Online registration for this event is now closed. Please contact MEREDA at 874-0801 for more details.
Buffet Breakfast: 7:30 ~ Program: 8:00 - 9:00 AM
Join us on Thursday, June 24, 2010 from 7:30 - 9:00 AM at the Clarion Hotel as our panelist discusses the impacts of FEMA’s new digital coastal flood zone mapping.
This presentation will focus on the impact of FEMA’s new digital coastal flood zone mapping. The 100-year Flood elevations and particularly the VE-zone (high velocity wave zones within which building is restricted) have moved higher and more inland than on previous maps. Much prime coastal land may lose its development potential and flood insurance rates will greatly increase for structures in the flood zone. Our speaker, Robert Gerber, P.E., of Sebago Technics, Inc., will discuss the reasons for this and how some cities and towns in Maine are negotiating with FEMA to change the new proposed maps.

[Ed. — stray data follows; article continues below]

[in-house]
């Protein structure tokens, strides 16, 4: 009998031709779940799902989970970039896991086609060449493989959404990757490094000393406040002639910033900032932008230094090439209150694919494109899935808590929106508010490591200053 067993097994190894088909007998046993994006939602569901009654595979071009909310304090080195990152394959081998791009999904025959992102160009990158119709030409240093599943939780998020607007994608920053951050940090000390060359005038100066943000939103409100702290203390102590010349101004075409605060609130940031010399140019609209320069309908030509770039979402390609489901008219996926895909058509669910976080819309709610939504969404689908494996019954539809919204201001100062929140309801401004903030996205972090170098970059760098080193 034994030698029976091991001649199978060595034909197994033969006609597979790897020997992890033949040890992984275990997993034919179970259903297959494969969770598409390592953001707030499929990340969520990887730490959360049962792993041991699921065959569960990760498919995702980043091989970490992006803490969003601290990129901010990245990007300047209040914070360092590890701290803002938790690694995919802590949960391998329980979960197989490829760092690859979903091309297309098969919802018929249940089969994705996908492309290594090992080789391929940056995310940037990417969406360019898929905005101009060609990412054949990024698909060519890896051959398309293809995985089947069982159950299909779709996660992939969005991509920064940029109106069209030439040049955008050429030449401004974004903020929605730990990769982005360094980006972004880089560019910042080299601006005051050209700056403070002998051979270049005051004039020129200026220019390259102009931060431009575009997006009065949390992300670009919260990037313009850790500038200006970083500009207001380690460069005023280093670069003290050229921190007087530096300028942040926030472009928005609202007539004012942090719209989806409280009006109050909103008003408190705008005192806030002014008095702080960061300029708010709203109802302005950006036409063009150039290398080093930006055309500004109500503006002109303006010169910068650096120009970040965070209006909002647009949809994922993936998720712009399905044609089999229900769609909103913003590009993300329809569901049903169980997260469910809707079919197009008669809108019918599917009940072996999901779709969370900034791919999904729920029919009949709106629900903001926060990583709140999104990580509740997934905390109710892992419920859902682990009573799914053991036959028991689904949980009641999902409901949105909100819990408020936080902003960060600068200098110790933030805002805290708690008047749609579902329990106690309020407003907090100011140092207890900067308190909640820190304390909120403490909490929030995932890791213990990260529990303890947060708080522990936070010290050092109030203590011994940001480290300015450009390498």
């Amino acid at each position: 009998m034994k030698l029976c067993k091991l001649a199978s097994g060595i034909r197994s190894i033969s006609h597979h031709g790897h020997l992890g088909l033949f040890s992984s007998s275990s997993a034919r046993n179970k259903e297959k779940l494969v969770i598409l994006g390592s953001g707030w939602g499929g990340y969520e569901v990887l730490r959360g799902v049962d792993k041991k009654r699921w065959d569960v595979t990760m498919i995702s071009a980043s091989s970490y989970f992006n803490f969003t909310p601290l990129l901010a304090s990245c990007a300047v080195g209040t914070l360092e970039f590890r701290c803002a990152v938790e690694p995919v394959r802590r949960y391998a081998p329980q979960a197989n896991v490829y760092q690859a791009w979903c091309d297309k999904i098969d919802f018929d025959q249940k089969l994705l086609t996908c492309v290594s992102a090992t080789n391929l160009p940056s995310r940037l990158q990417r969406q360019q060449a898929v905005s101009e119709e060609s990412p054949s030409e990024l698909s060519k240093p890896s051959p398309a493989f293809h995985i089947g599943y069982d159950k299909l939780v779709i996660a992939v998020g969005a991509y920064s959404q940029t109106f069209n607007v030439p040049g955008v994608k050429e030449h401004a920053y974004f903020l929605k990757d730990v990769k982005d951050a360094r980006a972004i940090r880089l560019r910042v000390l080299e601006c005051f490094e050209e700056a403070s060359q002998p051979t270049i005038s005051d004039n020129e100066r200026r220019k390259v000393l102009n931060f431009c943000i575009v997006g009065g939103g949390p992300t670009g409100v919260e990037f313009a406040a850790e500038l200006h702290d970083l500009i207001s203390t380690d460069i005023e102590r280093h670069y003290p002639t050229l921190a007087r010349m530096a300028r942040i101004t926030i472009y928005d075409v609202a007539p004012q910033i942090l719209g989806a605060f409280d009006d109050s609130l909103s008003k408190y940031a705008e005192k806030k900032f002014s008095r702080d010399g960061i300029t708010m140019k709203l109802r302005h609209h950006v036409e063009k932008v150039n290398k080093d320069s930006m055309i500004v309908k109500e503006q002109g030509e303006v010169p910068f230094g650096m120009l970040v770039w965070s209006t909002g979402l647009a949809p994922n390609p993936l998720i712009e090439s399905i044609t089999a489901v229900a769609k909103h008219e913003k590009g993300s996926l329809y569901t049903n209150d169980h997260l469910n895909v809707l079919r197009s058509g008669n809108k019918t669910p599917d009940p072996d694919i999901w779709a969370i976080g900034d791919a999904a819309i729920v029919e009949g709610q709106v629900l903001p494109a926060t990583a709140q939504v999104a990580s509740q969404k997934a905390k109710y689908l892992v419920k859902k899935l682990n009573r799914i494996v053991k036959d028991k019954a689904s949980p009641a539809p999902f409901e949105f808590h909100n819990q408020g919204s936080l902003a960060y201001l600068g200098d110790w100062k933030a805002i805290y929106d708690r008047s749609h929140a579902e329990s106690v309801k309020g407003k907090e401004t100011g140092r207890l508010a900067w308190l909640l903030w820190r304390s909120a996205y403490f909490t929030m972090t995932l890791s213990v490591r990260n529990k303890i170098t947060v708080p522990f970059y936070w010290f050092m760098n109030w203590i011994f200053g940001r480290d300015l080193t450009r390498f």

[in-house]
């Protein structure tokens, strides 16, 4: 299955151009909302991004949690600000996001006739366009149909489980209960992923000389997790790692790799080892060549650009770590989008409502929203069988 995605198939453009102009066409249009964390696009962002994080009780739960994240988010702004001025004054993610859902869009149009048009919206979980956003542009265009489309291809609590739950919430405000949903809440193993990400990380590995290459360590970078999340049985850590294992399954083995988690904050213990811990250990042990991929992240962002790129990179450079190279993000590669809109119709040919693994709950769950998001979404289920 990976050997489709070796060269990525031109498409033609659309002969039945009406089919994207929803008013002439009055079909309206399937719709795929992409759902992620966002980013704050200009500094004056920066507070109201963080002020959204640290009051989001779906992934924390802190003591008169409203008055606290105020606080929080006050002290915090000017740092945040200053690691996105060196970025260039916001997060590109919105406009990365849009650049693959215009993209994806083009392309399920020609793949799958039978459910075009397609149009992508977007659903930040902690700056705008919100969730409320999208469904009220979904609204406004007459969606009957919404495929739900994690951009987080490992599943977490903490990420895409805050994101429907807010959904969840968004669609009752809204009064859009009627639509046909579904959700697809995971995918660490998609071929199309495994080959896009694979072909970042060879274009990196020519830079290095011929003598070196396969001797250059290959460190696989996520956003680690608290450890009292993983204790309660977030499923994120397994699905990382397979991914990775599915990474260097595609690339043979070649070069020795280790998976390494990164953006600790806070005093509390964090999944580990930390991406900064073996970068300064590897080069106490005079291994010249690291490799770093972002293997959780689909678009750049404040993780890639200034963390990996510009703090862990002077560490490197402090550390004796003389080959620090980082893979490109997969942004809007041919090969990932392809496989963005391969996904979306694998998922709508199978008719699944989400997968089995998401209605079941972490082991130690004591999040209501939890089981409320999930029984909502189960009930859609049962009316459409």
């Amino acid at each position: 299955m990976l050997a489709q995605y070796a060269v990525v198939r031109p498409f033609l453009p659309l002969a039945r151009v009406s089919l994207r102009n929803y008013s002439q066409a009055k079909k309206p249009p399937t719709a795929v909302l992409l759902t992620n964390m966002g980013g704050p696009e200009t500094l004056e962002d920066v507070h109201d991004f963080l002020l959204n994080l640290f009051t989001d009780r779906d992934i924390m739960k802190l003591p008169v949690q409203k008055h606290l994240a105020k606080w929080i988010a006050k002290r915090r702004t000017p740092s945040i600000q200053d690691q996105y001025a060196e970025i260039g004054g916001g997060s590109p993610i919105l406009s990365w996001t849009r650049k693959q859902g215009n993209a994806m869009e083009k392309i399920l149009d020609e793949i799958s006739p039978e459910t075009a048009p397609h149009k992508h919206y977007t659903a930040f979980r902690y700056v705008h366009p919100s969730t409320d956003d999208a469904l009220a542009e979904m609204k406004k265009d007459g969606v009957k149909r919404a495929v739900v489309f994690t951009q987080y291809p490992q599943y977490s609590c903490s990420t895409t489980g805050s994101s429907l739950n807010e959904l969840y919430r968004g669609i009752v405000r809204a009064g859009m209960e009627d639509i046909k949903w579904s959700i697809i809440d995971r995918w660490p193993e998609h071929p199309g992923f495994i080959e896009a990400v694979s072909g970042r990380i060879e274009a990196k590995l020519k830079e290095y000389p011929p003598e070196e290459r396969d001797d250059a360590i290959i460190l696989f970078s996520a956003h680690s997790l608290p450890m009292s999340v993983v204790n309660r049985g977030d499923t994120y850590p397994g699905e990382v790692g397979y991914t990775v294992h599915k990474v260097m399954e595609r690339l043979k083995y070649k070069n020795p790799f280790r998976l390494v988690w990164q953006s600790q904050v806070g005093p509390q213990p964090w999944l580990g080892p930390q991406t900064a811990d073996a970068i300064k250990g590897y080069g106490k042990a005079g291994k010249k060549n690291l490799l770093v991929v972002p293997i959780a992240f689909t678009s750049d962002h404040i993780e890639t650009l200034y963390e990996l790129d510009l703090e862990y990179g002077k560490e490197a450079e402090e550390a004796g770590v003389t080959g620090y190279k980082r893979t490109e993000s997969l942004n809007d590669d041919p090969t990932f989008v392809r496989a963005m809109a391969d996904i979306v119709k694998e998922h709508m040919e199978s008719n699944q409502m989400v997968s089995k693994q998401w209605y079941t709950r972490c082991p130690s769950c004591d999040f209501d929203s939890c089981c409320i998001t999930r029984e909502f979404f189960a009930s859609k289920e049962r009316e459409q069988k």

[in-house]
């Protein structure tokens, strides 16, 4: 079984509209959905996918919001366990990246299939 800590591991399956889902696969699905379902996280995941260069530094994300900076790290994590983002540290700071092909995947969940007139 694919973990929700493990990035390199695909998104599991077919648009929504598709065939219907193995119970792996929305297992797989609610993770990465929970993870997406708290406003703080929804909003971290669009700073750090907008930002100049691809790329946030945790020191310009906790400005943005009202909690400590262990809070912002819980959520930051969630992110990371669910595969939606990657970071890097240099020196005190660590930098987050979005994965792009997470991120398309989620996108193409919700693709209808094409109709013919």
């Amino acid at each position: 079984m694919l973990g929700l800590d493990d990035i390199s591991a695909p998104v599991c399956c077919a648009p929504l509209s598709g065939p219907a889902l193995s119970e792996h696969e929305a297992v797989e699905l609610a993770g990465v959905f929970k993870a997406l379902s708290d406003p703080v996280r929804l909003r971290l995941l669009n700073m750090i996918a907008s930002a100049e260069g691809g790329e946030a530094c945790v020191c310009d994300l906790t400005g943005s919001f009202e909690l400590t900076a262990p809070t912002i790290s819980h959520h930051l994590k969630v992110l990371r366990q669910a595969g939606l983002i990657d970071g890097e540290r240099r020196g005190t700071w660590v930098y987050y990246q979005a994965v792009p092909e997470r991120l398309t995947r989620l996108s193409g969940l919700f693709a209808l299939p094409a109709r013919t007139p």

Mr. Gerber will also show how rising sea level and increasing storm intensity is likely to affect the Maine coast in the future.
Meet the Panelist:
Robert Gerber, P.E., of Sebago Technics, Inc., is a Maine native, having grown up on Peaks Island and in Freeport. After obtaining his B.S. degree in Civil Engineering from MIT and M.S. in Civil from Stanford University, he came back to Maine to work with several utilities, then started his own consulting firm in 1976. He is a Licensed Professional Engineer, Certified Geologist, and Licensed Site Evaluator in Maine. He has been a consultant since 1976, sold his original business in 1995, managed a consulting firm for Bernstein Shur for almost 10 years, and is now winding down his career with Sebago Technics.
Mr. Gerber has specialized in modeling environmental systems including slope stability, river hydrology (as former State Dam Inspector), wave modeling, and groundwater modeling. He is best known for his groundwater modeling work on numerous Maine landfills, hazardous waste sites, and 5 different nuclear power plants. Currently he is working for a number of municipalities in York and Cumberland Counties to provide an independent modeling of the 100-year wave generation and runup scenarios used by FEMA to determine the position of the new coastal flood zones there.